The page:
How Does Amir Change In The Kite Runner

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In the heart of the human psyche there is a love for people and characters both of a real and fictitious nature. What makes a character most identifiable is not his perfections, but rather his faults. It is far more enjoyable for a reader to see a realistic representation of a character growing up and maturing, than to witness a perfect, static character overcome any trials and tribulations with ease. In Khaled Hosseini’s work The Kite Runner the reader progresses through Amir’s life and witnesses his change from an immature child to that of a great man. However, his change did not come immediately nor did it take place throughout his youth. The pivotal moment in which Amir undergoes his transition from youth to maturity occurs when he lets…show more content…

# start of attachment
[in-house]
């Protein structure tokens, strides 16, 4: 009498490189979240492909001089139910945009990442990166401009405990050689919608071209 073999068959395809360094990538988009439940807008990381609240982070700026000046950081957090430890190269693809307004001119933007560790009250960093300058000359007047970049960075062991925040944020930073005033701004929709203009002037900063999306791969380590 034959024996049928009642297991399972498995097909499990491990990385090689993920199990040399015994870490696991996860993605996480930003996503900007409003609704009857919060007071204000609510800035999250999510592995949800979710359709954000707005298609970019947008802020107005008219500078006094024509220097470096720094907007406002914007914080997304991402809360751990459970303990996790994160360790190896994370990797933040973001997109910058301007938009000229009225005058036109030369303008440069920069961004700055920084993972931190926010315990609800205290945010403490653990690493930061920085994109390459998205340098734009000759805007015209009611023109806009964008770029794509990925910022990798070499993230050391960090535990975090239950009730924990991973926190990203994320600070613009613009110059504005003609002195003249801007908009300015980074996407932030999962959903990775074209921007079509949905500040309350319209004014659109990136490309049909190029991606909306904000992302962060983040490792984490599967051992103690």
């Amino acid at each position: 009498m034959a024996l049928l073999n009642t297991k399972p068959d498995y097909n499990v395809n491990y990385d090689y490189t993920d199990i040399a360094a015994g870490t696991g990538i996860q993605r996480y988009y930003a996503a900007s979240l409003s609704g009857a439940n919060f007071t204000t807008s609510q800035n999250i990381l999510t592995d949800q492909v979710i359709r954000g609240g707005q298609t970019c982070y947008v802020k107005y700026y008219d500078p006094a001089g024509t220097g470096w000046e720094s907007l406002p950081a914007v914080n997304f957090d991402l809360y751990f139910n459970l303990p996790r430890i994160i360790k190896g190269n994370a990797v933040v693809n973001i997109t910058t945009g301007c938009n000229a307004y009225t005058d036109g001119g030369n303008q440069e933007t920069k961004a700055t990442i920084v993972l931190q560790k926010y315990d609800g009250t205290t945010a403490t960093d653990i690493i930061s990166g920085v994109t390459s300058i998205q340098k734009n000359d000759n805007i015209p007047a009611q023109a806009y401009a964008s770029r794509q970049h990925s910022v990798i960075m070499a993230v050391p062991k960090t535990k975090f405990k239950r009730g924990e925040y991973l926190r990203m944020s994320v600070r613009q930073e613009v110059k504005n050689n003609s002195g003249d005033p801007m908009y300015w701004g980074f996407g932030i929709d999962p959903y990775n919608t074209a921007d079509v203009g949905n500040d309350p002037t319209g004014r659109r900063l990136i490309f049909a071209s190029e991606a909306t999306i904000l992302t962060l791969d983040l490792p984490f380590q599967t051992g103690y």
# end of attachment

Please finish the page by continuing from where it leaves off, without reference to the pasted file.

In fact, he turns more to victim blaming, citing Hassan as weak for failing to defend and protect himself and instead choosing to save the flag for Amir due to his loyal, “For you, a thousand times over” attitude. (67) Amir acts in a manner only befitting of a temperamental child, refusing to interact with Hassan, even calling him sick when his father asks why Hassan had not joined them on a trip to Jalalabad, which is also symbolic of his internal jealousy. One of the few times Amir does interact with Hassan after the event, he tells him that “[He] want[s] [Hassan] to stop harassing [him]. [That he] wants[s] [Hassan] to go away” (88). Another time, Amir acts in rage, pelts Hassan with pomegranates and pleads with him to “hit [him] back!” and citing his lack of ability to as proof of Hassan being “a coward!... Nothing but a goddamn coward!” a sign of his misplaced emotions of guilt and self-hatred (92). His final act in a show of immature rage and fear was to frame Hassan in a crime of theft, ensuring that he would be sent away and breaking his earlier promise to Hassan that “No one’s sending you away”

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